Acsa says Mumbai remains profitable

Posted On Monday, 21 September 2009 02:00 Published by eProp Commercial Property News
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Airports Company of SA’s 10% stake in India’s busiest airport, Mumbai International Airport, continued to provide a healthy return in the year to March.

Infrastructure IndustryAirports Company of SA’s (Acsa’s) 10% stake in India’s busiest airport, Mumbai International Airport, continued to provide a healthy return in the year to March despite a sharp slowdown in the country’s air travel market.

In its latest annual report Acsa values its stake in the airport at R459m, a sharp increase on its R30m initial investment.

Haroon Jeena, Acsa’s group commercial executive, said yesterday while the stake was valued at R500m last year, the drop in value was largely due to a change in the way Acsa accounted for the investment, which was now regarded as an associate.

In 2006, a consortium led by Acsa, with a 10% stake, was awarded a 30-year contract by the Indian government to manage and operate the airport. The consortium included Bidvest with a 27% interest and Indian company GVK with 37%. A 26% stake was retained by the Airports Authority of India.

As part of the contract the consortium was tasked with upgrading the airport to meet a projected capacity of 40-million passengers. The airport manages about 23-million passengers. The consortium has committed to spending $2,23bn over seven years to upgrade the airport, of which $646,3m has been spent in the first three years. A further $1,59bn is to be spent over the next four years. Upgrades include increasing parking from 3600 bays to 12000, a terminal and apron extension, an international cargo terminal as well as runway and taxiway improvements.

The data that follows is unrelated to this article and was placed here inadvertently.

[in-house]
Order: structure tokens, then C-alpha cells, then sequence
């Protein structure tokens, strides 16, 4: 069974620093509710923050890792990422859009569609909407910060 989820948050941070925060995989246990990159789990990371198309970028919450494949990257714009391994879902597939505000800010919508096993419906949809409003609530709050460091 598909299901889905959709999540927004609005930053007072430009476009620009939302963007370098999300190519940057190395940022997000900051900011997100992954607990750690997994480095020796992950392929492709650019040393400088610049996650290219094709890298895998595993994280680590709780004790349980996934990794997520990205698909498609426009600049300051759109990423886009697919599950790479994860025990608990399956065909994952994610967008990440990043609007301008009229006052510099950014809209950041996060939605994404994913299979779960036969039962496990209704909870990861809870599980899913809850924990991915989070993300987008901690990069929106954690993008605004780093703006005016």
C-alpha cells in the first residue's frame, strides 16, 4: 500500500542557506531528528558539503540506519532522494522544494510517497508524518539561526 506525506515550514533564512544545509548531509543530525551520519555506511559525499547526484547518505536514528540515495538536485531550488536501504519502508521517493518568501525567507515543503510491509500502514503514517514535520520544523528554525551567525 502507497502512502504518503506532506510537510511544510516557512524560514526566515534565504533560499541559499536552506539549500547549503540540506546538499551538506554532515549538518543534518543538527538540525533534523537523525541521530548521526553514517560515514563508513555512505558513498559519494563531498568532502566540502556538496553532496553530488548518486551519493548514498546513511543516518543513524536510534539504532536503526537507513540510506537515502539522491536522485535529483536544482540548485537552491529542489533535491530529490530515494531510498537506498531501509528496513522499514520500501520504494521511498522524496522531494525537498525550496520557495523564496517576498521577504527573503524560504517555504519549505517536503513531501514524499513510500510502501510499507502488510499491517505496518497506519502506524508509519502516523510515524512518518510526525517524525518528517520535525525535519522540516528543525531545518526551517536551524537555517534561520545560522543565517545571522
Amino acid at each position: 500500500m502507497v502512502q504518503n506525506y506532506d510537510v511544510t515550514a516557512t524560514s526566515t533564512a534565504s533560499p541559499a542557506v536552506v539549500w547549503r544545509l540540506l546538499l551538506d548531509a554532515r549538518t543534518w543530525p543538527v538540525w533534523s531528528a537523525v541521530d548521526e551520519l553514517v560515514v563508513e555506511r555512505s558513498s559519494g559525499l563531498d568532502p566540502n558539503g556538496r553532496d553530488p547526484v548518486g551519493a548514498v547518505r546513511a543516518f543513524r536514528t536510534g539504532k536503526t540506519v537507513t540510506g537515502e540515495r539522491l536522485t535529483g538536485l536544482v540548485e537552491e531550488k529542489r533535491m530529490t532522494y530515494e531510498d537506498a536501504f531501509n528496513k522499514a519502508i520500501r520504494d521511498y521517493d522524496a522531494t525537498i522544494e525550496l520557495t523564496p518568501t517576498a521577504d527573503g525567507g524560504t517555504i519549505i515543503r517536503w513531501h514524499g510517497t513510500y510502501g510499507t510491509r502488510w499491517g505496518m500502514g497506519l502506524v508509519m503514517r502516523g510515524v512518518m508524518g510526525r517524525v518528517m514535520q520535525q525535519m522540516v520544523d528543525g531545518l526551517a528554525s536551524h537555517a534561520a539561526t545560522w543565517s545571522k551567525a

“The airport looks very much the way OR Tambo International looked three years ago, with a lot of construction going on. But already it is looking vastly improved from when we took over the airport and will be a magnificent facility when complete.”

In the year to March a 9,4% drop in passengers took its toll on the airport’s profitability, with a 28% decline in Acsa’s share of the profit at R16m. Jeena said while international passenger numbers remained in the doldrums, domestic traffic was beginning to recover, which should boost profitability in the year ahead.

He said future growth at Mumbai was limited by the lack of land and therefore capacity could not be increased much beyond 40 million passengers. The Indian authorities were exploring a new greenfields airport to supplement the existing airport.


Last modified on Thursday, 31 October 2013 11:35

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